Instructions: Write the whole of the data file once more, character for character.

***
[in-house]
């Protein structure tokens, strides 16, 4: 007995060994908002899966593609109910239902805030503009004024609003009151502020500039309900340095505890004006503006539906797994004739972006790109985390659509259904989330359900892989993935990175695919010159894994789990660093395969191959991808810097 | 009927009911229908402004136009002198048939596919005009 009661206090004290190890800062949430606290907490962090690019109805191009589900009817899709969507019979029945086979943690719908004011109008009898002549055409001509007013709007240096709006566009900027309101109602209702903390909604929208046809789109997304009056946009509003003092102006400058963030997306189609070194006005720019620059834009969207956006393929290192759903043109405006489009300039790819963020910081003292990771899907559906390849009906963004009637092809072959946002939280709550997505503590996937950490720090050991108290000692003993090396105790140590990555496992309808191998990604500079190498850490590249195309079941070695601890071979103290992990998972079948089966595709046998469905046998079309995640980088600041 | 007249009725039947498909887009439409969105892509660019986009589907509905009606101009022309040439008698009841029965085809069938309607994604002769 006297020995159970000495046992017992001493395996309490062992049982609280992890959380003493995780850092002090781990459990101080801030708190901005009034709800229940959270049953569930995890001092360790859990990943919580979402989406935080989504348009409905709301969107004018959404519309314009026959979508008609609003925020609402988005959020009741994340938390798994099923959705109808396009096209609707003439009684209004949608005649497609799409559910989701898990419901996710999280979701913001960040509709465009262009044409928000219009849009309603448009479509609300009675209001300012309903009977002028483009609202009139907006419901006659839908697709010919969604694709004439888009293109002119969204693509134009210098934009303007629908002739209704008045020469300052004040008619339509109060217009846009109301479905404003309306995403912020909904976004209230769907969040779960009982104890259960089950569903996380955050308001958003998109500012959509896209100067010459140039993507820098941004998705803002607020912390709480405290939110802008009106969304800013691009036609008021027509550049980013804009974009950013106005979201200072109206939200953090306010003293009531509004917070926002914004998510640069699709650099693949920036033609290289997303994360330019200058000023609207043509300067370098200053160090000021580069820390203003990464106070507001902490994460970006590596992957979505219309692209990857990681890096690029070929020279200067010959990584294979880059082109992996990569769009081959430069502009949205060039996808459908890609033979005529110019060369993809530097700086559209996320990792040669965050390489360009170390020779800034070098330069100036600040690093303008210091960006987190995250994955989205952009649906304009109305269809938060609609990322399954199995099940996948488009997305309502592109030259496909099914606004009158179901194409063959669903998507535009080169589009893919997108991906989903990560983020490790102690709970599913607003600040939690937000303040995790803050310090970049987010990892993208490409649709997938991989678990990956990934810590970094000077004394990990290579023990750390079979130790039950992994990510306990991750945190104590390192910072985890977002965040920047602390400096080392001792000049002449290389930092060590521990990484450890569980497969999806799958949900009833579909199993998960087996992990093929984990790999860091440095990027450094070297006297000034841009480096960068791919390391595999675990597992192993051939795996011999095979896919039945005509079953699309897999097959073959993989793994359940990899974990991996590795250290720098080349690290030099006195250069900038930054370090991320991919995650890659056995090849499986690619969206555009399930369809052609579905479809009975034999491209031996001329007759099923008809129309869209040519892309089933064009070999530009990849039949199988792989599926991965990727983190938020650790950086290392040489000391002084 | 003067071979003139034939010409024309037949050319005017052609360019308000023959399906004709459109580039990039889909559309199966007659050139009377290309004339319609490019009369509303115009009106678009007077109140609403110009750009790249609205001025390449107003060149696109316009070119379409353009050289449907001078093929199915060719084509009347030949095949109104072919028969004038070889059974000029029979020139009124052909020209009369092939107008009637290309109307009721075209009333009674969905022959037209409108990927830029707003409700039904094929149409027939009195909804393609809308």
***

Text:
[in-house]
């Protein structure tokens, strides 16, 4: 007995060994908002899966593609109910239902805030503009004024609003009151502020500039309900340095505890004006503006539906797994004739972006790109985390659509259904989330359900892989993935990175695919010159894994789990660093395969191959991808810097 | 009927009911229908402004136009002198048939596919005009 009661206090004290190890800062949430606290907490962090690019109805191009589900009817899709969507019979029945086979943690719908004011109008009898002549055409001509007013709007240096709006566009900027309101109602209702903390909604929208046809789109997304009056946009509003003092102006400058963030997306189609070194006005720019620059834009969207956006393929290192759903043109405006489009300039790819963020910081003292990771899907559906390849009906963004009637092809072959946002939280709550997505503590996937950490720090050991108290000692003993090396105790140590990555496992309808191998990604500079190498850490590249195309079941070695601890071979103290992990998972079948089966595709046998469905046998079309995640980088600041 | 007249009725039947498909887009439409969105892509660019986009589907509905009606101009022309040439008698009841029965085809069938309607994604002769 006297020995159970000495046992017992001493395996309490062992049982609280992890959380003493995780850092002090781990459990101080801030708190901005009034709800229940959270049953569930995890001092360790859990990943919580979402989406935080989504348009409905709301969107004018959404519309314009026959979508008609609003925020609402988005959020009741994340938390798994099923959705109808396009096209609707003439009684209004949608005649497609799409559910989701898990419901996710999280979701913001960040509709465009262009044409928000219009849009309603448009479509609300009675209001300012309903009977002028483009609202009139907006419901006659839908697709010919969604694709004439888009293109002119969204693509134009210098934009303007629908002739209704008045020469300052004040008619339509109060217009846009109301479905404003309306995403912020909904976004209230769907969040779960009982104890259960089950569903996380955050308001958003998109500012959509896209100067010459140039993507820098941004998705803002607020912390709480405290939110802008009106969304800013691009036609008021027509550049980013804009974009950013106005979201200072109206939200953090306010003293009531509004917070926002914004998510640069699709650099693949920036033609290289997303994360330019200058000023609207043509300067370098200053160090000021580069820390203003990464106070507001902490994460970006590596992957979505219309692209990857990681890096690029070929020279200067010959990584294979880059082109992996990569769009081959430069502009949205060039996808459908890609033979005529110019060369993809530097700086559209996320990792040669965050390489360009170390020779800034070098330069100036600040690093303008210091960006987190995250994955989205952009649906304009109305269809938060609609990322399954199995099940996948488009997305309502592109030259496909099914606004009158179901194409063959669903998507535009080169589009893919997108991906989903990560983020490790102690709970599913607003600040939690937000303040995790803050310090970049987010990892993208490409649709997938991989678990990956990934810590970094000077004394990990290579023990750390079979130790039950992994990510306990991750945190104590390192910072985890977002965040920047602390400096080392001792000049002449290389930092060590521990990484450890569980497969999806799958949900009833579909199993998960087996992990093929984990790999860091440095990027450094070297006297000034841009480096960068791919390391595999675990597992192993051939795996011999095979896919039945005509079953699309897999097959073959993989793994359940990899974990991996590795250290720098080349690290030099006195250069900038930054370090991320991919995650890659056995090849499986690619969206555009399930369809052609579905479809009975034999491209031996001329007759099923008809129309869209040519892309089933064009070999530009990849039949199988792989599926991965990727983190938020650790950086290392040489000391002084 | 003067071979003139034939010409024309037949050319005017052609360019308000023959399906004709459109580039990039889909559309199966007659050139009377290309004339319609490019009369509303115009009106678009007077109140609403110009750009790249609205001025390449107003060149696109316009070119379409353009050289449907001078093929199915060719084509009347030949095949109104072919028969004038070889059974000029029979020139009124052909020209009369092939107008009637290309109307009721075209009333009674969905022959037209409108990927830029707003409700039904094929149409027939009195909804393609809308």